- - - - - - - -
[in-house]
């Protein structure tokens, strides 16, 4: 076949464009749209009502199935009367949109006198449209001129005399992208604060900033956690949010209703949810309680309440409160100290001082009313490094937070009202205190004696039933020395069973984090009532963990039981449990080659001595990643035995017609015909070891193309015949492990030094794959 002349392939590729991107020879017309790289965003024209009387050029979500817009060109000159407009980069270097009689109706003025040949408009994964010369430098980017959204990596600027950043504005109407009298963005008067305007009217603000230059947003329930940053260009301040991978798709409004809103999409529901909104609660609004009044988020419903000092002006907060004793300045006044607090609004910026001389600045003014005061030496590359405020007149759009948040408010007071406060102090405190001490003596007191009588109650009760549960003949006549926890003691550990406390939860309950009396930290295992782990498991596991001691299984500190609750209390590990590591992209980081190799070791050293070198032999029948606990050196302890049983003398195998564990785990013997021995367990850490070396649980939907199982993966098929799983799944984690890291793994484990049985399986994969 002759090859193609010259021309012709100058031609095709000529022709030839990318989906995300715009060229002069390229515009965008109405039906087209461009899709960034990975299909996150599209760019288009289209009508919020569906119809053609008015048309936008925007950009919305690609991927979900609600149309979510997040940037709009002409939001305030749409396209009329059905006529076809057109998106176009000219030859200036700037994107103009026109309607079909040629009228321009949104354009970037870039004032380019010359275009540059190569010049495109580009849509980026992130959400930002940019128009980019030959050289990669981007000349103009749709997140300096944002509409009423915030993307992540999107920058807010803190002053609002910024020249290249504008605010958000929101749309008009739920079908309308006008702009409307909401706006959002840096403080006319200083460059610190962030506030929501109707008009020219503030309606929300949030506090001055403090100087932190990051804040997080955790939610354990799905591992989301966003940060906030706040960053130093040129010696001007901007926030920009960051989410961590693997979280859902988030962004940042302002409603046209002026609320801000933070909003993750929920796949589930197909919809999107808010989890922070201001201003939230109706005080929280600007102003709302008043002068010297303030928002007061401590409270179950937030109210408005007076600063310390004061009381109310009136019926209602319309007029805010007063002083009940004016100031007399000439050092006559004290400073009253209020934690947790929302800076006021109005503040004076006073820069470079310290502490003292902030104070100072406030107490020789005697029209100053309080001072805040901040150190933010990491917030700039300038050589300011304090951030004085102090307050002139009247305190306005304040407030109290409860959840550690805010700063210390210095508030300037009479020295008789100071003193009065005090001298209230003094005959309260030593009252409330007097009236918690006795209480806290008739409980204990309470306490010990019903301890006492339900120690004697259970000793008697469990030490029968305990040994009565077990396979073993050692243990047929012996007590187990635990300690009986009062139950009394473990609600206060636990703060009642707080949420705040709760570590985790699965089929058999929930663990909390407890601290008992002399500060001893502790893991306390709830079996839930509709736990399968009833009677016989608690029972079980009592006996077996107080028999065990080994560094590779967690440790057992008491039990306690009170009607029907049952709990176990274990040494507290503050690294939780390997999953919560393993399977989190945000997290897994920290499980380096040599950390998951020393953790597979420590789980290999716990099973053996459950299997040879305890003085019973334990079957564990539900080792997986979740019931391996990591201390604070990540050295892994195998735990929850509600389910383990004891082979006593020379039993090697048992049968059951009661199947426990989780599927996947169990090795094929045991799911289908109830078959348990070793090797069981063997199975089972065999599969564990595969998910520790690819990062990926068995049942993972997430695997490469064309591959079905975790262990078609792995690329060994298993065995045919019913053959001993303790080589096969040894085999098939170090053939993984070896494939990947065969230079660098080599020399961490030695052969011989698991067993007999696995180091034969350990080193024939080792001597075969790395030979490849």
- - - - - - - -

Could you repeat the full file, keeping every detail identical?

[in-house]
């Protein structure tokens, strides 16, 4: 076949464009749209009502199935009367949109006198449209001129005399992208604060900033956690949010209703949810309680309440409160100290001082009313490094937070009202205190004696039933020395069973984090009532963990039981449990080659001595990643035995017609015909070891193309015949492990030094794959 002349392939590729991107020879017309790289965003024209009387050029979500817009060109000159407009980069270097009689109706003025040949408009994964010369430098980017959204990596600027950043504005109407009298963005008067305007009217603000230059947003329930940053260009301040991978798709409004809103999409529901909104609660609004009044988020419903000092002006907060004793300045006044607090609004910026001389600045003014005061030496590359405020007149759009948040408010007071406060102090405190001490003596007191009588109650009760549960003949006549926890003691550990406390939860309950009396930290295992782990498991596991001691299984500190609750209390590990590591992209980081190799070791050293070198032999029948606990050196302890049983003398195998564990785990013997021995367990850490070396649980939907199982993966098929799983799944984690890291793994484990049985399986994969 002759090859193609010259021309012709100058031609095709000529022709030839990318989906995300715009060229002069390229515009965008109405039906087209461009899709960034990975299909996150599209760019288009289209009508919020569906119809053609008015048309936008925007950009919305690609991927979900609600149309979510997040940037709009002409939001305030749409396209009329059905006529076809057109998106176009000219030859200036700037994107103009026109309607079909040629009228321009949104354009970037870039004032380019010359275009540059190569010049495109580009849509980026992130959400930002940019128009980019030959050289990669981007000349103009749709997140300096944002509409009423915030993307992540999107920058807010803190002053609002910024020249290249504008605010958000929101749309008009739920079908309308006008702009409307909401706006959002840096403080006319200083460059610190962030506030929501109707008009020219503030309606929300949030506090001055403090100087932190990051804040997080955790939610354990799905591992989301966003940060906030706040960053130093040129010696001007901007926030920009960051989410961590693997979280859902988030962004940042302002409603046209002026609320801000933070909003993750929920796949589930197909919809999107808010989890922070201001201003939230109706005080929280600007102003709302008043002068010297303030928002007061401590409270179950937030109210408005007076600063310390004061009381109310009136019926209602319309007029805010007063002083009940004016100031007399000439050092006559004290400073009253209020934690947790929302800076006021109005503040004076006073820069470079310290502490003292902030104070100072406030107490020789005697029209100053309080001072805040901040150190933010990491917030700039300038050589300011304090951030004085102090307050002139009247305190306005304040407030109290409860959840550690805010700063210390210095508030300037009479020295008789100071003193009065005090001298209230003094005959309260030593009252409330007097009236918690006795209480806290008739409980204990309470306490010990019903301890006492339900120690004697259970000793008697469990030490029968305990040994009565077990396979073993050692243990047929012996007590187990635990300690009986009062139950009394473990609600206060636990703060009642707080949420705040709760570590985790699965089929058999929930663990909390407890601290008992002399500060001893502790893991306390709830079996839930509709736990399968009833009677016989608690029972079980009592006996077996107080028999065990080994560094590779967690440790057992008491039990306690009170009607029907049952709990176990274990040494507290503050690294939780390997999953919560393993399977989190945000997290897994920290499980380096040599950390998951020393953790597979420590789980290999716990099973053996459950299997040879305890003085019973334990079957564990539900080792997986979740019931391996990591201390604070990540050295892994195998735990929850509600389910383990004891082979006593020379039993090697048992049968059951009661199947426990989780599927996947169990090795094929045991799911289908109830078959348990070793090797069981063997199975089972065999599969564990595969998910520790690819990062990926068995049942993972997430695997490469064309591959079905975790262990078609792995690329060994298993065995045919019913053959001993303790080589096969040894085999098939170090053939993984070896494939990947065969230079660098080599020399961490030695052969011989698991067993007999696995180091034969350990080193024939080792001597075969790395030979490849």